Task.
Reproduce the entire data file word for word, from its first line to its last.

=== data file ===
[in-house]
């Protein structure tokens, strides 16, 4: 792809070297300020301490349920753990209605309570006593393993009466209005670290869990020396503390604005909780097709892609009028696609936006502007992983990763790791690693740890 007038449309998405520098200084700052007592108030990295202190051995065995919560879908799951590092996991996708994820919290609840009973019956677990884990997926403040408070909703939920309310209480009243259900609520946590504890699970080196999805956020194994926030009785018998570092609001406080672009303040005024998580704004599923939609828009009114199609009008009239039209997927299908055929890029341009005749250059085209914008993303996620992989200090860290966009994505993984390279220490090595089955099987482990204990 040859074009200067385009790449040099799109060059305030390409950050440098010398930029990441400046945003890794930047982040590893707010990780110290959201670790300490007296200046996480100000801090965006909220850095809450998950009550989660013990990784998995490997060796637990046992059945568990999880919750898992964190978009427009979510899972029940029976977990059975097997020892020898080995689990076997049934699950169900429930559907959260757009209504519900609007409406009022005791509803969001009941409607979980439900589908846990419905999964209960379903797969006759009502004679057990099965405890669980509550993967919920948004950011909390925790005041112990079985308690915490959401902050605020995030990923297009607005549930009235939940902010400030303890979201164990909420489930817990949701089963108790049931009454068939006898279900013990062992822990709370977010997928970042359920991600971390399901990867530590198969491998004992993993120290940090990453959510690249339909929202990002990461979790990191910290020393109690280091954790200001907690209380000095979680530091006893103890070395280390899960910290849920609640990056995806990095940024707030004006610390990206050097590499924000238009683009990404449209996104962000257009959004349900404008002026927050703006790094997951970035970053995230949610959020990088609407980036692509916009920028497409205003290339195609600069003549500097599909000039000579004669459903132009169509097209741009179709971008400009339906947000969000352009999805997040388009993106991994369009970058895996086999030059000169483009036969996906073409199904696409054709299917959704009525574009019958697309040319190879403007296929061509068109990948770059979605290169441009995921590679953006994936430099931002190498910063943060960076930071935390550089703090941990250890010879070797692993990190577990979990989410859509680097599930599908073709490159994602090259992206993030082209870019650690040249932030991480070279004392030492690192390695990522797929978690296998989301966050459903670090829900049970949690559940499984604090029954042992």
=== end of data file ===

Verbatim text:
[in-house]
């Protein structure tokens, strides 16, 4: 792809070297300020301490349920753990209605309570006593393993009466209005670290869990020396503390604005909780097709892609009028696609936006502007992983990763790791690693740890 007038449309998405520098200084700052007592108030990295202190051995065995919560879908799951590092996991996708994820919290609840009973019956677990884990997926403040408070909703939920309310209480009243259900609520946590504890699970080196999805956020194994926030009785018998570092609001406080672009303040005024998580704004599923939609828009009114199609009008009239039209997927299908055929890029341009005749250059085209914008993303996620992989200090860290966009994505993984390279220490090595089955099987482990204990 040859074009200067385009790449040099799109060059305030390409950050440098010398930029990441400046945003890794930047982040590893707010990780110290959201670790300490007296200046996480100000801090965006909220850095809450998950009550989660013990990784998995490997060796637990046992059945568990999880919750898992964190978009427009979510899972029940029976977990059975097997020892020898080995689990076997049934699950169900429930559907959260757009209504519900609007409406009022005791509803969001009941409607979980439900589908846990419905999964209960379903797969006759009502004679057990099965405890669980509550993967919920948004950011909390925790005041112990079985308690915490959401902050605020995030990923297009607005549930009235939940902010400030303890979201164990909420489930817990949701089963108790049931009454068939006898279900013990062992822990709370977010997928970042359920991600971390399901990867530590198969491998004992993993120290940090990453959510690249339909929202990002990461979790990191910290020393109690280091954790200001907690209380000095979680530091006893103890070395280390899960910290849920609640990056995806990095940024707030004006610390990206050097590499924000238009683009990404449209996104962000257009959004349900404008002026927050703006790094997951970035970053995230949610959020990088609407980036692509916009920028497409205003290339195609600069003549500097599909000039000579004669459903132009169509097209741009179709971008400009339906947000969000352009999805997040388009993106991994369009970058895996086999030059000169483009036969996906073409199904696409054709299917959704009525574009019958697309040319190879403007296929061509068109990948770059979605290169441009995921590679953006994936430099931002190498910063943060960076930071935390550089703090941990250890010879070797692993990190577990979990989410859509680097599930599908073709490159994602090259992206993030082209870019650690040249932030991480070279004392030492690192390695990522797929978690296998989301966050459903670090829900049970949690559940499984604090029954042992």